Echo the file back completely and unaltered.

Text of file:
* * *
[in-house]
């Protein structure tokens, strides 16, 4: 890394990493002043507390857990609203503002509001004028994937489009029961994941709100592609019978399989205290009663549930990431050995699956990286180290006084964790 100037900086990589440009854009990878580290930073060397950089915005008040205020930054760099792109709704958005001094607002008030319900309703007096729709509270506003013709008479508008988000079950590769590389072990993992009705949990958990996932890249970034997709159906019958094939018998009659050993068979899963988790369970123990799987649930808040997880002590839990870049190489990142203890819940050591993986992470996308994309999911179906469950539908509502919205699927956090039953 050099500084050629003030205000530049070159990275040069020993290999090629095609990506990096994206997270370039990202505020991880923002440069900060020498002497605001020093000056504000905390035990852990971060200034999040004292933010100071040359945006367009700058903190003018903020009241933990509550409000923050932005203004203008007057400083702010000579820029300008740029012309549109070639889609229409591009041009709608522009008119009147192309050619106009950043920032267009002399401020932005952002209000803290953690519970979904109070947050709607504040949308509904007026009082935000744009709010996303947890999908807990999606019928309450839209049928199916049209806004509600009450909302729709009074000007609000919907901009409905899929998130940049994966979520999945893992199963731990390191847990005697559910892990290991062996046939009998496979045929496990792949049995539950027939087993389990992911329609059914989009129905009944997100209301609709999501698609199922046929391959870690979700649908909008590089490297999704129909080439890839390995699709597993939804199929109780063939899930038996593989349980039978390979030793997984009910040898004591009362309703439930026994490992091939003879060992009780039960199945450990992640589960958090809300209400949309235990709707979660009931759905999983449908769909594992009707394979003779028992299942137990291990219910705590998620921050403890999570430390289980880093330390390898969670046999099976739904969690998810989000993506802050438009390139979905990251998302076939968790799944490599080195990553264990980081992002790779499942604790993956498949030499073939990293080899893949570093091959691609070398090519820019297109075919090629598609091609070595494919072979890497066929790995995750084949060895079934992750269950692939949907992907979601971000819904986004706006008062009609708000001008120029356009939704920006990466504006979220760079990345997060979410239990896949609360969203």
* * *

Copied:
[in-house]
């Protein structure tokens, strides 16, 4: 890394990493002043507390857990609203503002509001004028994937489009029961994941709100592609019978399989205290009663549930990431050995699956990286180290006084964790 100037900086990589440009854009990878580290930073060397950089915005008040205020930054760099792109709704958005001094607002008030319900309703007096729709509270506003013709008479508008988000079950590769590389072990993992009705949990958990996932890249970034997709159906019958094939018998009659050993068979899963988790369970123990799987649930808040997880002590839990870049190489990142203890819940050591993986992470996308994309999911179906469950539908509502919205699927956090039953 050099500084050629003030205000530049070159990275040069020993290999090629095609990506990096994206997270370039990202505020991880923002440069900060020498002497605001020093000056504000905390035990852990971060200034999040004292933010100071040359945006367009700058903190003018903020009241933990509550409000923050932005203004203008007057400083702010000579820029300008740029012309549109070639889609229409591009041009709608522009008119009147192309050619106009950043920032267009002399401020932005952002209000803290953690519970979904109070947050709607504040949308509904007026009082935000744009709010996303947890999908807990999606019928309450839209049928199916049209806004509600009450909302729709009074000007609000919907901009409905899929998130940049994966979520999945893992199963731990390191847990005697559910892990290991062996046939009998496979045929496990792949049995539950027939087993389990992911329609059914989009129905009944997100209301609709999501698609199922046929391959870690979700649908909008590089490297999704129909080439890839390995699709597993939804199929109780063939899930038996593989349980039978390979030793997984009910040898004591009362309703439930026994490992091939003879060992009780039960199945450990992640589960958090809300209400949309235990709707979660009931759905999983449908769909594992009707394979003779028992299942137990291990219910705590998620921050403890999570430390289980880093330390390898969670046999099976739904969690998810989000993506802050438009390139979905990251998302076939968790799944490599080195990553264990980081992002790779499942604790993956498949030499073939990293080899893949570093091959691609070398090519820019297109075919090629598609091609070595494919072979890497066929790995995750084949060895079934992750269950692939949907992907979601971000819904986004706006008062009609708000001008120029356009939704920006990466504006979220760079990345997060979410239990896949609360969203």